Since this is a new program, if your child had their 6th birthday in 2013, 2014 or 2015, you have an extension until August 14, 2018 or the day before their ninth birthday, whichever is later to get the grant. If your child was born in 2006, you have an extension until August 14, 2019, to get the grant.

Grant application period for eligible children

Birth Year 1st day of eligibility 1st day to apply Last day to apply
2006 Child’s 6th birthday in 2012 August 15, 2016 August 14, 2019
2007 Child’s 6th birthday in 2013 August 15, 2015 August 14, 2018
2008 Child’s 6th birthday in 2014 August 15, 2015 August 14, 2018
2009 Child’s 6th birthday in 2015
from Jan 1, 2015 to Aug 15, 2015
August 15, 2015 August 14, 2018
Child’s 6th birthday after Aug 15, 2015 Day the child turned 6 Day before the child turns 9
2010 or later Child’s 6th birthday Day the child turns 6 Day before the child turns 9

More info here

Step one: The child is a beneficiary of a RESP

If the child has already been named to a RESP, make sure the RESP provider offers the grant.  If not, you may open another RESP at a participating provider in order to receive the $1,200 B.C. Training and Education Savings Grant.

If the child has not yet been named to a RESP, choose the RESP provider that best suits your needs and ask if they offer RESPs with the option for the B.C. Training and Education Savings Grant.

To be eligible to receive the B.C. Training and Education Savings Grant, the RESP must be an individual (non-family) plan or a family plan in which all beneficiaries are siblings.

Step two: Fill out the B.C. Training and Education Savings Grant application at a participating financial institution

Required documents to prove B.C. residency:

  • If this is a new RESP the parent/guardian and the child must have Social Insurance Numbers and one of the following:
  • A valid British Columbia driver’s license;
  • A British Columbia Identification Card (BCID card) with a picture;
  • A British Columbia Services Card (new BC CareCard and driver’s license will be fully implemented in 2018);
  • A British Columbia utilities bill (dated within the last 3 months and listing the current address of the custodial parent or the legal guardian). A utilities bill can be any one of: electricity, gas, phone, cable, water or garbage bills.

General Information

If approved, the $1,200 grant will be deposited directly into the RESP once the application has been processed by the Employment and Social Development Canada.

The money will arrive within about six to eight weeks after the application is made.

Each eligible child may get one grant of $1,200.

Please note that transferring the B.C. Training and Education Savings Grant from a RESP held at a participating financial institution to a non-participating financial institution may result in a loss of the grant.

Explore your options

You should shop around to find a RESP provider that does not require any contributions to open the RESP.  Make sure the RESP you are opening qualifies for the B.C. Training and Education Savings Grant.

About RESPs and the Canada Education Savings Programs

RESPs are special education savings accounts registered with the Government of Canada to help you save for your child’s post-secondary education or training program. The money deposited in it grows tax-free until withdrawn.

RESPs can be left opened for up to 36 years and can be used by beneficiaries to pay for full-time or part-time studies in a qualifying college, university, trade school, or apprenticeship programs.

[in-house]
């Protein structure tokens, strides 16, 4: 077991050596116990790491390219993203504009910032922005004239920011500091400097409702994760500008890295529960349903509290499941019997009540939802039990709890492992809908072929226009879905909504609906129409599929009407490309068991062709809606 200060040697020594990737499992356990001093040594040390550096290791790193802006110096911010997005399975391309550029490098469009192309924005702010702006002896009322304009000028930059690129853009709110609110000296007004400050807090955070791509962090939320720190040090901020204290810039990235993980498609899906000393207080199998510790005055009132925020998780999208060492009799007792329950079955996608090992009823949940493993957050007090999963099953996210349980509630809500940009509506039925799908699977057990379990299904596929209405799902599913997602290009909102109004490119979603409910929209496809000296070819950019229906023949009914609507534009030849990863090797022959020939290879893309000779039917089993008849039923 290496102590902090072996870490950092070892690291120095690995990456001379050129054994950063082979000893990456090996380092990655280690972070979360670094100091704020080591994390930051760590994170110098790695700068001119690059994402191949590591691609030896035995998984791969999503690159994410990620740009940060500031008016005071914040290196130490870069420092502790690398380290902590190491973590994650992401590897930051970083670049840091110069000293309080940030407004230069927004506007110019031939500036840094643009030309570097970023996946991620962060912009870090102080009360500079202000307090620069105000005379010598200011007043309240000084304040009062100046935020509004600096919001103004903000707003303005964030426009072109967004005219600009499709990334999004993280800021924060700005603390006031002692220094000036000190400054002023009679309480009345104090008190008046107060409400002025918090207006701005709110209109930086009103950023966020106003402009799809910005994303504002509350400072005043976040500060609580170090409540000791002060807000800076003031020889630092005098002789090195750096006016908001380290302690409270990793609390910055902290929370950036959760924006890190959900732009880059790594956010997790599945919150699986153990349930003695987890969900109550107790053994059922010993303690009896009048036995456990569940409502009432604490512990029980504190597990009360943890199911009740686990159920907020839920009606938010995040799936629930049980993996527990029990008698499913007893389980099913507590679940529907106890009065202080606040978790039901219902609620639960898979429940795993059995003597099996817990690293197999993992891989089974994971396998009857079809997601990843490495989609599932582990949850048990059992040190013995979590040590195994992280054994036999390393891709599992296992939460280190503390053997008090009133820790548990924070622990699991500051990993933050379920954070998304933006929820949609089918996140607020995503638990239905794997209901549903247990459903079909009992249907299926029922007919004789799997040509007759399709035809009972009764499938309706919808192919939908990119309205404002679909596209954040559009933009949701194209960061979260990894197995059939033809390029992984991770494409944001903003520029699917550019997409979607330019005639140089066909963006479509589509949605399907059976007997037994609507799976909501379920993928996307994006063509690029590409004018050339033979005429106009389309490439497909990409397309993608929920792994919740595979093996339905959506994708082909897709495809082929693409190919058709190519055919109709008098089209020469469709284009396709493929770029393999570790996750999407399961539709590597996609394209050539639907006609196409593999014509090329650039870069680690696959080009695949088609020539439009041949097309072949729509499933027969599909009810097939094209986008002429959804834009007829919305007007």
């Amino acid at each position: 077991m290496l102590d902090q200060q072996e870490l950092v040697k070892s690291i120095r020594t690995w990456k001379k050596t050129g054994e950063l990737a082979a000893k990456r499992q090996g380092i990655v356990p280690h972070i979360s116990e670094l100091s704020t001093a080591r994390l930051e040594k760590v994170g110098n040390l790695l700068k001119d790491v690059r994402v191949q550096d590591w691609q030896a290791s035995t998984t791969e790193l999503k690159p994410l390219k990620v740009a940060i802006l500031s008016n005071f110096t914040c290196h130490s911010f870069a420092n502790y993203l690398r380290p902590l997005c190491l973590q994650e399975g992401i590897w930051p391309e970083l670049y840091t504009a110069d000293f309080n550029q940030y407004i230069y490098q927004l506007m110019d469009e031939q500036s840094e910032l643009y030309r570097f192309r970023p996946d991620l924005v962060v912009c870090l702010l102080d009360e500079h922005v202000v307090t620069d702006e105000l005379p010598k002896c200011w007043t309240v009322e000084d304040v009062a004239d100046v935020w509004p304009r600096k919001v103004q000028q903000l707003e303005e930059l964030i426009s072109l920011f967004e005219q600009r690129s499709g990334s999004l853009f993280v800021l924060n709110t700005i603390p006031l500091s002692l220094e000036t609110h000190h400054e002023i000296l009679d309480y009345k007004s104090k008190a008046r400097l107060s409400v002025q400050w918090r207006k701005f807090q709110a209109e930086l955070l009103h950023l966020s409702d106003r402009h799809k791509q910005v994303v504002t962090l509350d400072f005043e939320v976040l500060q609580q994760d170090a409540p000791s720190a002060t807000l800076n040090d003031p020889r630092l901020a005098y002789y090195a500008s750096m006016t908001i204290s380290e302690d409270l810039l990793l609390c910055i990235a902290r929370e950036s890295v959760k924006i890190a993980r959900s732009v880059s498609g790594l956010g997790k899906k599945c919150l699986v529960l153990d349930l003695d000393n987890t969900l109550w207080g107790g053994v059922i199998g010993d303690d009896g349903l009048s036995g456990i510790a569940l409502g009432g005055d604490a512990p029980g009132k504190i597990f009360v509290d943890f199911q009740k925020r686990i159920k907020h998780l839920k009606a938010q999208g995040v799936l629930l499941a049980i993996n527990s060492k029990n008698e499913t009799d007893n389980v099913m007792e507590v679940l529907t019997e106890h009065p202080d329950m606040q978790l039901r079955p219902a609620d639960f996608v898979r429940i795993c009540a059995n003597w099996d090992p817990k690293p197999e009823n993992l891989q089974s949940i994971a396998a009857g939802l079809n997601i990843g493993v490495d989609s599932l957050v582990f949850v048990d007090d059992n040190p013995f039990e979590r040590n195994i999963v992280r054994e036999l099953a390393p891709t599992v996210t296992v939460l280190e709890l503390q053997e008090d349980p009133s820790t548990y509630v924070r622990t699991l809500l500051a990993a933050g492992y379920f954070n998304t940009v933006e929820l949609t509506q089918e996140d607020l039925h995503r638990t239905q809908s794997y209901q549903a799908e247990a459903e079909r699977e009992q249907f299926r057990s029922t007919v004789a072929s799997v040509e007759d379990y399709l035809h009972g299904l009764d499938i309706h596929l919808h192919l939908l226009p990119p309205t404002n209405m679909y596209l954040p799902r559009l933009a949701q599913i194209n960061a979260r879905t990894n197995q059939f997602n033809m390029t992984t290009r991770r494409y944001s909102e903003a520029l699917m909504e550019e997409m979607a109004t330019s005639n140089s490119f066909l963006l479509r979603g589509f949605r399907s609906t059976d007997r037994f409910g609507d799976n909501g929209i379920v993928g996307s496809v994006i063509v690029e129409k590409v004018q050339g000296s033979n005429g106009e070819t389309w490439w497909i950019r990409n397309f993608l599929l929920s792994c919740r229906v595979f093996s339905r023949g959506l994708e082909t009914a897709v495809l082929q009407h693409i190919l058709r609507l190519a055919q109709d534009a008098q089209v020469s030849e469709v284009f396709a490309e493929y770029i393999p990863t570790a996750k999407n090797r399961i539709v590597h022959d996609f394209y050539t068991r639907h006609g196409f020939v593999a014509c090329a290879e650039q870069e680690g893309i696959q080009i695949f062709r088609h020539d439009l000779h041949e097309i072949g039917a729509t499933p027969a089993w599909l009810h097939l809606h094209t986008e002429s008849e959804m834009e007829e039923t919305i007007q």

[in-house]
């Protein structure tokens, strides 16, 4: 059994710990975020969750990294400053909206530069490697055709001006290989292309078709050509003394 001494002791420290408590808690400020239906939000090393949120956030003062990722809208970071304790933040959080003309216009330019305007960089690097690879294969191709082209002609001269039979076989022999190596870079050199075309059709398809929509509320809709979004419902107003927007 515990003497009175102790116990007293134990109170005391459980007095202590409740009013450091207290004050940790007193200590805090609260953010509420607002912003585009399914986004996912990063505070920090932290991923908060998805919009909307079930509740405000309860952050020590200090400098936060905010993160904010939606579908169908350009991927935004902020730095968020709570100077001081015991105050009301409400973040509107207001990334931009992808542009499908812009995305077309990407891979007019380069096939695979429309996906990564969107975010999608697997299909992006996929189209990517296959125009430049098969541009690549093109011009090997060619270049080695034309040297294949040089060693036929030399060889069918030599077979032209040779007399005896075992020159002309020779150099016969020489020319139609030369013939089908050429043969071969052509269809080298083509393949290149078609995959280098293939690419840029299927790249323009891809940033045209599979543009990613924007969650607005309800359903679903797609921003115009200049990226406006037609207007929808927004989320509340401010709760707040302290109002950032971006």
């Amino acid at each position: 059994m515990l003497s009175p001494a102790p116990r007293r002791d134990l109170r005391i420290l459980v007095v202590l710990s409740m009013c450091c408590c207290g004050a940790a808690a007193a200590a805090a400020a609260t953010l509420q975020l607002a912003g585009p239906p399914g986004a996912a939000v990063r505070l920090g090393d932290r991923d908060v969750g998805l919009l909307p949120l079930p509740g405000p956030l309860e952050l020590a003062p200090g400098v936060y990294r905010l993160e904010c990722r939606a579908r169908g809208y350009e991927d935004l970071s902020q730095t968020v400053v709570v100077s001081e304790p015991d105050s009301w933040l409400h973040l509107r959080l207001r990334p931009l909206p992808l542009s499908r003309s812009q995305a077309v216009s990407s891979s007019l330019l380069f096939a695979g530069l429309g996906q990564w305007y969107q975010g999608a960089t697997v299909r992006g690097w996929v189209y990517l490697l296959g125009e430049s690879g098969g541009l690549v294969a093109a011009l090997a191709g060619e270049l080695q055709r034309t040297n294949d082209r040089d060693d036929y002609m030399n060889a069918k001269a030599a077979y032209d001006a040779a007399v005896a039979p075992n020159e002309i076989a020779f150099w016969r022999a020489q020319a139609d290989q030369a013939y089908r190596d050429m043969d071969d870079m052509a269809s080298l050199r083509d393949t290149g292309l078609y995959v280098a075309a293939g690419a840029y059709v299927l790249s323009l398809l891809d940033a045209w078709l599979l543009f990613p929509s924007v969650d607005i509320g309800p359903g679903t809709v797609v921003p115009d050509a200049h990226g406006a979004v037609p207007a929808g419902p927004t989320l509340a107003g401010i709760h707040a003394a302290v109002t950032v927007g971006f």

The Government of Canada’s www.canlearn.ca website has tips and resources that can guide families in choosing the right RESP and the right RESP provider.

Many RESP promoters do not charge any fees or require any minimum deposits, but it depends on the institution and the type of RESP.

Restrictions and Conditions

The grant must be used for post-secondary education or training purposes.  Once the beneficiary is enrolled in full-time or part-time studies at a qualifying post-secondary educational program, the B.C Training and Education Savings Grant is withdrawn from the RESP by the way of Education Assistance Payment.

For more information, visit the Canada Revenue Agency website:  http://www.cra-arc.gc.ca/

The grant can be used at any qualifying post-secondary education or training program in Canada or outside Canada.

In the event that the RESP is closed or the beneficiary chooses not to pursue a post-secondary education or training program, the B.C Training and Education Savings Grant will be returned to the Province of British Columbia.

Taxation

The B.C. Training and Education Savings Grant is not considered as taxable income until it is taken from the RESP in an Educational Assistance Payment for post-secondary education. Once deposited into the RESP, it also grows tax-free.

However, money paid out of the RESP as an Educational Assistance Payment is taxed as income in the hands of the student. Since many students have little or no income while they attend post-secondary education, they can usually withdraw the money tax-free.

For more information on the B.C. Training and Education Savings Grant:

Employment and Social Development Canada
Canada Education Savings Program
Programme canadien pour l’épargne-études
Toll-Free Call center 1 888 276-3624
TTY Call Center 1 866 260-7723
Email: CESP-PCEE@hrsdc-rhdcc.gc.ca

 

Welcome to your West End and Coal Harbour Website

Dear friends,

As I look forward with hope, I continue to be encouraged by you, the generous, and compassionate people of the West End and Coal Harbour.

From the dedicated volunteers at the Community Policing Centre who help make our community safer, to the generous volunteers of the Seniors Planning Table at Gordon Neighbourhood House to the good work of the West End Seniors Network delivering groceries to shut-in Seniors, to the Lord Roberts Annex PAC who are fundraising to replace the school playground because the province has stopped funding them.

We are truly blessed.

However, in a province as wealthy as ours, many of our neighbours struggle with poverty on a daily basis. BC once again has the highest poverty rate in Canada, but still no plan in sight to tackle it.

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I wish you and yours peace and health and if I can be of any assistance to you with provincial issues, don’t hesitate to call upon me.

Spencer